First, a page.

-- After taking a victory lap yesterday with his first post-election rally, Donald Trump is returning to the task of assembling a Cabinet and staff for his incoming administration.
The president-elect has no public events planned today but is expected to hole up in Trump Tower for meetings with various public figures.
Florida Attorney General Pam Bondi is among those scheduled for a meeting. Bondi is on Trump's presidential transition team as one of its many vice chairs.
During the election, Trump faced questions over a $25,000 check that the Donald J. Trump Foundation sent to Bondi's fundraising committee in 2013. Critics said the donation looked like an attempt to sway Bondi's office against joining a lawsuit against the now-defunct Trump University. Trump and Bondi said the contribution had no link to her office's ultimately deciding not to join the lawsuit.
Unrelated to the question of whether the contribution was intended to influence Bondi, the donation to her political fundraising committee was found to violate tax laws and led to an IRS penalty of $2,500 penalty against the foundation this year, according to the Washington Post. Last month, Trump settled all of the three lawsuits against Trump University for $25 million.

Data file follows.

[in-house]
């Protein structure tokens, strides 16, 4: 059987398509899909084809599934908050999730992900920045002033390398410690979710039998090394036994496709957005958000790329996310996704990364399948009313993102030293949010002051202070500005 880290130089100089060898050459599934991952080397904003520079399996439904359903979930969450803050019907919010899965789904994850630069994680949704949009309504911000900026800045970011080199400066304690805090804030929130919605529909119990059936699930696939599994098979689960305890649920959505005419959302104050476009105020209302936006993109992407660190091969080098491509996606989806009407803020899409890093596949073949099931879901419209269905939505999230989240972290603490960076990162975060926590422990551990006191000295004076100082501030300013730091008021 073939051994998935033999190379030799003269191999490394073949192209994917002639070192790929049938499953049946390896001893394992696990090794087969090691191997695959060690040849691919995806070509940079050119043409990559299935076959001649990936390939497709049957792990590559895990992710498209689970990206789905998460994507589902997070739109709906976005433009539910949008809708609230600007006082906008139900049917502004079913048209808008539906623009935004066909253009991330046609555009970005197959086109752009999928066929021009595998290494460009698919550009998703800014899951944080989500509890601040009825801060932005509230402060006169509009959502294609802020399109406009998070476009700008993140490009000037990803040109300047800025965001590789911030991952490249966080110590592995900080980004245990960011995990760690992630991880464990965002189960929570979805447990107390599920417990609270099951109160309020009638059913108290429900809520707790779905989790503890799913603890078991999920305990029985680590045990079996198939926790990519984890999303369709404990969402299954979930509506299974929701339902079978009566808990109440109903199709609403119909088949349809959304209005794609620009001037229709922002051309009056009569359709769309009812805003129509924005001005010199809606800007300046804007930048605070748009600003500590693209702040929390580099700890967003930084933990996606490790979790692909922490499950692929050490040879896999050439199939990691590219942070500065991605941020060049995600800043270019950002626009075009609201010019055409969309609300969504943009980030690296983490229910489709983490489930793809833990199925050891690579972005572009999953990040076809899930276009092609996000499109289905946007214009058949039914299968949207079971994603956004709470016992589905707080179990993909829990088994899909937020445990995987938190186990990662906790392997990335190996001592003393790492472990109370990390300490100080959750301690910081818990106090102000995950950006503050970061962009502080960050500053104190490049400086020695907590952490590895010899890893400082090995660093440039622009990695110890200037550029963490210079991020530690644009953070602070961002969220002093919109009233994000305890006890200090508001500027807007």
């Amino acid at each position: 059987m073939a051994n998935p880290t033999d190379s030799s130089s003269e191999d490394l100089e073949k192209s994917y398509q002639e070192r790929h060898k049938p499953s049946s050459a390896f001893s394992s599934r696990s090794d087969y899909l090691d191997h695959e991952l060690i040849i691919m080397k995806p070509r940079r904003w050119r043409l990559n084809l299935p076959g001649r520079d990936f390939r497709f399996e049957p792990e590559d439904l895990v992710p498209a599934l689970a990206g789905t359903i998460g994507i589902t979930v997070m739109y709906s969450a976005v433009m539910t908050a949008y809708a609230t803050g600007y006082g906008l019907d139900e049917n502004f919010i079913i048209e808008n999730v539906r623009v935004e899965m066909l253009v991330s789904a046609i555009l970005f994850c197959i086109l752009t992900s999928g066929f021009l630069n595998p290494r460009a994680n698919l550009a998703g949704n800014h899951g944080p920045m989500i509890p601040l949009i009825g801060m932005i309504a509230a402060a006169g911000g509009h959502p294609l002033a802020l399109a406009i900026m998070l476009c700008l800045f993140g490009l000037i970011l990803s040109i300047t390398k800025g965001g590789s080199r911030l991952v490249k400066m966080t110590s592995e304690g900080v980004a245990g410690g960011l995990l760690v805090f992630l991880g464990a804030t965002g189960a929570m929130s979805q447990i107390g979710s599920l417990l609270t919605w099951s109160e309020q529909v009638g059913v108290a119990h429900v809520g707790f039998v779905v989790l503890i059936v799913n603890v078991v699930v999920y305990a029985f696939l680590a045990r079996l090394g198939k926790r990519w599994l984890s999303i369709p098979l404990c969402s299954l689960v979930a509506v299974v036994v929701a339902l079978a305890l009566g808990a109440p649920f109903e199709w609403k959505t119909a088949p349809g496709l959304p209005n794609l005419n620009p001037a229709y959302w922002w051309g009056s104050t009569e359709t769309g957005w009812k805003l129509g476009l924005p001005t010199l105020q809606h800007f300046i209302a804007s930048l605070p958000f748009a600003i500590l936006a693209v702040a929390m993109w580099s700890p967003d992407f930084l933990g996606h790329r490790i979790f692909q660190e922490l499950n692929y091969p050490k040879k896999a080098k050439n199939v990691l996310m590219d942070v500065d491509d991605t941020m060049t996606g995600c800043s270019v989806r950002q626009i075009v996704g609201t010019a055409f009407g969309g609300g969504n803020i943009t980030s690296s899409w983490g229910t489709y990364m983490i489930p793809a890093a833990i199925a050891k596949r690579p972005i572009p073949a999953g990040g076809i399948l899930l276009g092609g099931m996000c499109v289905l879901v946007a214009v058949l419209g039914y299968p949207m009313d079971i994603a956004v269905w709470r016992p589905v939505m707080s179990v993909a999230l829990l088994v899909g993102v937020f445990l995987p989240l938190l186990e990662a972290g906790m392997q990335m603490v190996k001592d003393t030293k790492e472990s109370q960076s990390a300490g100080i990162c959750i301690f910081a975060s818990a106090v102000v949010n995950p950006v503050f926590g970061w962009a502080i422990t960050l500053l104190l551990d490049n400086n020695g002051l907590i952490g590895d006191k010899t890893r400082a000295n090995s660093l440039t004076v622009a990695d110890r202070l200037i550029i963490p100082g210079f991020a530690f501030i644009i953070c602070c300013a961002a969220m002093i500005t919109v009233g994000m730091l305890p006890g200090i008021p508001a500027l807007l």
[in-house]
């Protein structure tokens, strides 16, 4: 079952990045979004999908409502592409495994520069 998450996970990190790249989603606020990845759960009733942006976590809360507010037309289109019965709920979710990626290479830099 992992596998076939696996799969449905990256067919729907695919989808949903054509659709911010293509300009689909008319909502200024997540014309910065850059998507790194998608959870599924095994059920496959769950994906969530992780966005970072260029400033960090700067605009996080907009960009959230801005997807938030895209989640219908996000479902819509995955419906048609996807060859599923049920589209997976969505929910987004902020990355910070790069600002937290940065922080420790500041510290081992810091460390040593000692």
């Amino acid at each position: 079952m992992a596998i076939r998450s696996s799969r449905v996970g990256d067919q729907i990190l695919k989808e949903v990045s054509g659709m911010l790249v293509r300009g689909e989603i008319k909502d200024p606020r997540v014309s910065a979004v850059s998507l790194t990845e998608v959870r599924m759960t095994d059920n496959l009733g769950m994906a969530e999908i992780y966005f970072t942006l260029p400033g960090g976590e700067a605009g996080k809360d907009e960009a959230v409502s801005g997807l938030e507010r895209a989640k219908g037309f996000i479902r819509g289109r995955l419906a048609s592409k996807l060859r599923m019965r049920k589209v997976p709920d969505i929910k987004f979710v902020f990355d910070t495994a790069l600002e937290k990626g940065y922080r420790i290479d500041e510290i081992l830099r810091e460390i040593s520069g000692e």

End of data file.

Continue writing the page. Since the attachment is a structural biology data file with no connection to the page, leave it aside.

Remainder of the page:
Trump is also set to meet today with former United Nations Ambassador John Bolton, who has emerged as a contender for the vital position of secretary of state.
And the president-elect is to meet with former Defense Secretary Bob Gates. Trump and Gates, who headed the Department of Defense under Presidents Obama and George W. Bush, were openly and highly critical of each other during the presidential race. But Gates is today expected to make his second trip in two days to Trump Tower. On Thursday, he met with retired Gen. Mike Flynn, whom Trump has picked to become national security adviser.
Among others expected to meet with Trump in New York today are Georgia Sen. David Perdue, retired Rear Adm. Jay Cohen, and Heidi Heitkamp, a Democratic senator from North Dakota.
Sen. Heitkamp, in a statement, said she "appreciate[s] the president-elect inviting [her] for a meeting."
“Every single day, my work is motivated first and foremost by how I can be most helpful to the people of North Dakota," the statement read. "They are my driving force and have been throughout my career in public service. Whatever job I do, I hope to work with the president-elect and all of my colleagues in Congress on both sides of the aisle to best support my state.”